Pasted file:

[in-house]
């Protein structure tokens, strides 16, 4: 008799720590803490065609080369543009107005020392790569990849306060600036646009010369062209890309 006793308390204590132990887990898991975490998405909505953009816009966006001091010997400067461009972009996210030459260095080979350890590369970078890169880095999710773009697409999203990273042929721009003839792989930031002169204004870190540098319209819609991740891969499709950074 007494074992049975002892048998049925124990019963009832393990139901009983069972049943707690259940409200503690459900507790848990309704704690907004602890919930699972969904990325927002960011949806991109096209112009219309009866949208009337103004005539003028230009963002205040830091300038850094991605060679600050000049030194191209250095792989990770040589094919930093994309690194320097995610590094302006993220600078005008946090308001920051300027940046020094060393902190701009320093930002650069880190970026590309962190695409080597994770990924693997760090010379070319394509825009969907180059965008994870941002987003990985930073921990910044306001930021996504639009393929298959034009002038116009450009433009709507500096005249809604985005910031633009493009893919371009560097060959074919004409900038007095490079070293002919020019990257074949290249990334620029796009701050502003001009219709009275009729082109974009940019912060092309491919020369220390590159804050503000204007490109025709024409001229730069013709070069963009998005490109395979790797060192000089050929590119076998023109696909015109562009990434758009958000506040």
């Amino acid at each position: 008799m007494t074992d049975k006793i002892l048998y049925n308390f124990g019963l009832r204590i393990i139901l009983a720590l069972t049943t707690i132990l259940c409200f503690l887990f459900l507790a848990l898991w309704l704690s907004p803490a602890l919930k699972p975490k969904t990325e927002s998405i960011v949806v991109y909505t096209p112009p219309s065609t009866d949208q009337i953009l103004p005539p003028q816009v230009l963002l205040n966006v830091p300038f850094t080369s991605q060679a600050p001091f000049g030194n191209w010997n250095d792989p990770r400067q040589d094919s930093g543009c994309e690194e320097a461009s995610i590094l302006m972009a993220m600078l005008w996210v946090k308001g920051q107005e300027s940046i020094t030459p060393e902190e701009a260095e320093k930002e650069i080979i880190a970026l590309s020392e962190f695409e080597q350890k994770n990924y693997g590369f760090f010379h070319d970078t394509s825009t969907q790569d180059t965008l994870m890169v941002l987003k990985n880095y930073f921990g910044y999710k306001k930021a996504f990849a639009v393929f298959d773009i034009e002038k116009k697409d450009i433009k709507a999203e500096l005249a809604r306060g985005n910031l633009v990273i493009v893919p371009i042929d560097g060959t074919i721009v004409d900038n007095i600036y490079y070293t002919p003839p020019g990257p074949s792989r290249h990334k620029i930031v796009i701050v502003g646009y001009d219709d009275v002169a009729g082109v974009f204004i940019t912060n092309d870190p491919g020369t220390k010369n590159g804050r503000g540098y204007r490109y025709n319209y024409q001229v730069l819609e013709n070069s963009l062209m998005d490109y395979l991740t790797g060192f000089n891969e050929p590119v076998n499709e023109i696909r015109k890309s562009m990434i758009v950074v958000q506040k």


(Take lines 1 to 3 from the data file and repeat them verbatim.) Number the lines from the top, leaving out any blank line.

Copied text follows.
[in-house]
């Protein structure tokens, strides 16, 4: 008799720590803490065609080369543009107005020392790569990849306060600036646009010369062209890309 006793308390204590132990887990898991975490998405909505953009816009966006001091010997400067461009972009996210030459260095080979350890590369970078890169880095999710773009697409999203990273042929721009003839792989930031002169204004870190540098319209819609991740891969499709950074 007494074992049975002892048998049925124990019963009832393990139901009983069972049943707690259940409200503690459900507790848990309704704690907004602890919930699972969904990325927002960011949806991109096209112009219309009866949208009337103004005539003028230009963002205040830091300038850094991605060679600050000049030194191209250095792989990770040589094919930093994309690194320097995610590094302006993220600078005008946090308001920051300027940046020094060393902190701009320093930002650069880190970026590309962190695409080597994770990924693997760090010379070319394509825009969907180059965008994870941002987003990985930073921990910044306001930021996504639009393929298959034009002038116009450009433009709507500096005249809604985005910031633009493009893919371009560097060959074919004409900038007095490079070293002919020019990257074949290249990334620029796009701050502003001009219709009275009729082109974009940019912060092309491919020369220390590159804050503000204007490109025709024409001229730069013709070069963009998005490109395979790797060192000089050929590119076998023109696909015109562009990434758009958000506040």
């Amino acid at each position: 008799m007494t074992d049975k006793i002892l048998y049925n308390f124990g019963l009832r204590i393990i139901l009983a720590l069972t049943t707690i132990l259940c409200f503690l887990f459900l507790a848990l898991w309704l704690s907004p803490a602890l919930k699972p975490k969904t990325e927002s998405i960011v949806v991109y909505t096209p112009p219309s065609t009866d949208q009337i953009l103004p005539p003028q816009v230009l963002l205040n966006v830091p300038f850094t080369s991605q060679a600050p001091f000049g030194n191209w010997n250095d792989p990770r400067q040589d094919s930093g543009c994309e690194e320097a461009s995610i590094l302006m972009a993220m600078l005008w996210v946090k308001g920051q107005e300027s940046i020094t030459p060393e902190e701009a260095e320093k930002e650069i080979i880190a970026l590309s020392e962190f695409e080597q350890k994770n990924y693997g590369f760090f010379h070319d970078t394509s825009t969907q790569d180059t965008l994870m890169v941002l987003k990985n880095y930073f921990g910044y999710k306001k930021a996504f990849a639009v393929f298959d773009i034009e002038k116009k697409d450009i433009k709507a999203e500096l005249a809604r306060g985005n910031l633009v990273i493009v893919p371009i042929d560097g060959t074919i721009v004409d900038n007095i600036y490079y070293t002919p003839p020019g990257p074949s792989r290249h990334k620029i930031v796009i701050v502003g646009y001009d219709d009275v002169a009729g082109v974009f204004i940019t912060n092309d870190p491919g020369t220390k010369n590159g804050r503000g540098y204007r490109y025709n319209y024409q001229v730069l819609e013709n070069s963009l062209m998005d490109y395979l991740t790797g060192f000089n891969e050929p590119v076998n499709e023109i696909r015109k890309s562009m990434i758009v950074v958000q506040k």